Stepan: Next Generation Compatibility Agent for Today's Complex Tank Mix Systems
May. 29, 2019
Regardless of approach, today, spray tanks increasingly contain more active ingredients than in years past, leading to a delicate system between tank partners. Further complicating matters, growers will often use liquid fertilizer as a carrier in place of water to gain even more efficiency. Given the complexity of modern crop protection strategies, it’s not surprising to see a rise in compatibility issues surrounding tank mixtures.
These incompatibilities can occur between active ingredients, but more commonly arise when formulations are diluted into liquid fertilizer, where hydrophobic organic molecules and water-soluble salts are at odds with each other. These incompatibilities can present in many forms, including the formation of particles or gels that rapidly settle out of suspension, separation of the mixture into layers, or excessive foaming. As one might imagine, spraying an incompatible mixture can result in a loss of efficacy due to uneven distribution, poor performance, or crop injury.2, 3 In severe cases, these issues can clog sprayers that lead to equipment shutdown and cleanout.
In the crop protection industry, compatibility agents are used to combat stability issues before and/or after they arise. Our research has determined that more than 75% of commercial compatibility agents use phosphate esters, a majority of which are based on nonylphenol ethoxylates (NPEs).4 NPEs have been the backbone of compatibility agents for decades and remain dominant in the market due to availability and low cost. However, while NPE-based compatibility agents are effective in simple tank mixtures, they have marginal performance in complex systems. As incompatible systems have become more challenging, innovation has stalled in the development of new compatibility agents that can meet the demands of tank mix systems today. Furthermore, NPEs have well-known environmental and health concerns, resulting in their use being slowly phased out across the agrochemical industry.
Considering today’s complex nature of tank mixtures and regulatory concerns surrounding NPEs, Stepan saw a need to develop a next generation phosphate ester compatibility agent. We believe the market has yet to take full advantage of the immense potential phosphate esters offer, given the ability to tune monoester/diester ratios, select from a wide range of hydrophobes, and vary the degrees of ethoxylation (Fig. 1). Thus we launched an initiative to study these parameters in detail to find the optimal phosphate ester, then leveraged our experience in formulation development to further enhance performance with additional additives to produce a top market compatibility agent.
With access to a wide array of hydrophobes, we synthesized and screened more than 70 unique molecules, identifying trends for each parameter. Each iteration was evaluated in nine incompatible systems containing a formulated pesticide and fertilizer. Our screen included a variety of formulation types, including emulsifiable concentrates, suspension concentrates, and soluble liquids. Performance was assessed based on the number of incompatible systems a phosphate ester was able to improve.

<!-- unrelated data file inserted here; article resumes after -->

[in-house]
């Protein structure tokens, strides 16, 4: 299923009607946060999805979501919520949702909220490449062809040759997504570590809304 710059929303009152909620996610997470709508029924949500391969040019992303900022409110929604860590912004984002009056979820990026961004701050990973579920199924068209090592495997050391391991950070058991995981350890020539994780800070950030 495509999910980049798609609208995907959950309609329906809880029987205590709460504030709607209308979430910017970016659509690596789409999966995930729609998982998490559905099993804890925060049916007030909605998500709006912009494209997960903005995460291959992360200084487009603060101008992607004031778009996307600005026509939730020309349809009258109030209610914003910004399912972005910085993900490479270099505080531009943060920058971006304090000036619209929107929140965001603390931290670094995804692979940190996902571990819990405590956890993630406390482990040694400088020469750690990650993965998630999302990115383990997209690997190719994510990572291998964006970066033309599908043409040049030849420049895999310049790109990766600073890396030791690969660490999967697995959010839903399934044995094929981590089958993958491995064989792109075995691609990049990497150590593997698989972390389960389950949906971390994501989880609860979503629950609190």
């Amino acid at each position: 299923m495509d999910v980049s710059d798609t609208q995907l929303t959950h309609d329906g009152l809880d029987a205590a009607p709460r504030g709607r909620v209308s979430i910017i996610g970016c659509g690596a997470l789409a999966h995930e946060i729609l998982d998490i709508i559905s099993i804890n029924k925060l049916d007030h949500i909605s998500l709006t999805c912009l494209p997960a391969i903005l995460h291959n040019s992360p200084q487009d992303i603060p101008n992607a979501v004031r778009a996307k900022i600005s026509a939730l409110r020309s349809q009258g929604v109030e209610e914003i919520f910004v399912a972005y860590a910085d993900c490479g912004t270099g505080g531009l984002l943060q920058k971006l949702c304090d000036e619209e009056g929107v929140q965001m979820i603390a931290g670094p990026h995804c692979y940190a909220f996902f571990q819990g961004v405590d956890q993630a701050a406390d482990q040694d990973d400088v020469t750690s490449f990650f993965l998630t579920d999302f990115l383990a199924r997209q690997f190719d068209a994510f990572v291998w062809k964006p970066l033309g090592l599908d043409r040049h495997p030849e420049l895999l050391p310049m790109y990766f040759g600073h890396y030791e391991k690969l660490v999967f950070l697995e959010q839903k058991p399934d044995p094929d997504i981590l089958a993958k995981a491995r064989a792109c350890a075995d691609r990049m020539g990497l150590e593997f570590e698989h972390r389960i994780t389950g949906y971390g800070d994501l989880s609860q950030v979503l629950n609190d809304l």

The first parameter that we studied in detail was the phosphate ester’s monoester/diester ratio. Phosphate esters with either high monoester or high diester content were evaluated across multiple carbon chain lengths and moles of ethylene oxide. The results demonstrated that high monoester containing phosphate esters were equivalent or better than their high diester counterparts across all systems, regardless of hydrophobe or moles of ethylene oxide (Fig. 2). This suggests that the more hydrophilic nature of monoesters enhances solubility in high electrolyte environments. For the rest of the study, we chose to work with only high monoester phosphate esters.
With our top performing phosphate ester defined, we leveraged our formulation expertise and extensive portfolio of inerts to further enhance the compatibility performance. The phosphate ester was paired with an array of secondary components, including emulsifiers, wetting agents, and other compatibility aids. Light scattering measurements were implemented to track instability over time and identify the most stable formulation candidate (Fig. 5). Ultimately, optimized secondary components were identified and found to significantly increase the performance of the phosphate ester, leading to our new tank mix compatibility blend, TOXIMUL® CT.
Figure 6. Light scattering results for compatibility products for two incompatible systems (A). Atrazine/paraquat tank mix with TOXIMUL CT and commercially available products (B).
In conclusion, TOXIMUL CT is an excellent option for solving difficult compatibility issues over a wide variety of tank mix systems. In the design of this new blend, we evaluated more than 70 unique phosphate esters and screened more than 2,000 incompatible systems to find the best product. TOXIMUL CT is an innovative solution that can help meet the demands of today’s increasingly complex spray tank mixtures.
1. Houx, J. How to: Check for tank mix compatibility. http://grounds-mag.com/mag/grounds_maintenance_check_tank_mix/ (accessed Mar 11, 2019).
2. Monsanto Company. What does multiple modes of action mean? https://www.monsantocms.ca/what-does-multiple-modes-of-action-mean- (accessed Mar 11, 2019).
3. Whitford, F.; Olds, M.; Cloyd, R.; Young, B.; Linscott, D.; Deveau, J.; Reiss, J.; Patton, A.; Johnson, B.; Overley, T.; Smith, K. L. Avoid Tank Mixing Errors. Purdue Pesticide Program Publications. 2018, 1.
4. Young, B. G.; Matthews, J. L.; Whitford, F. Compendium of Herbicide Adjuvants. Purdue Pesticide Program Publications. 2016, 13.
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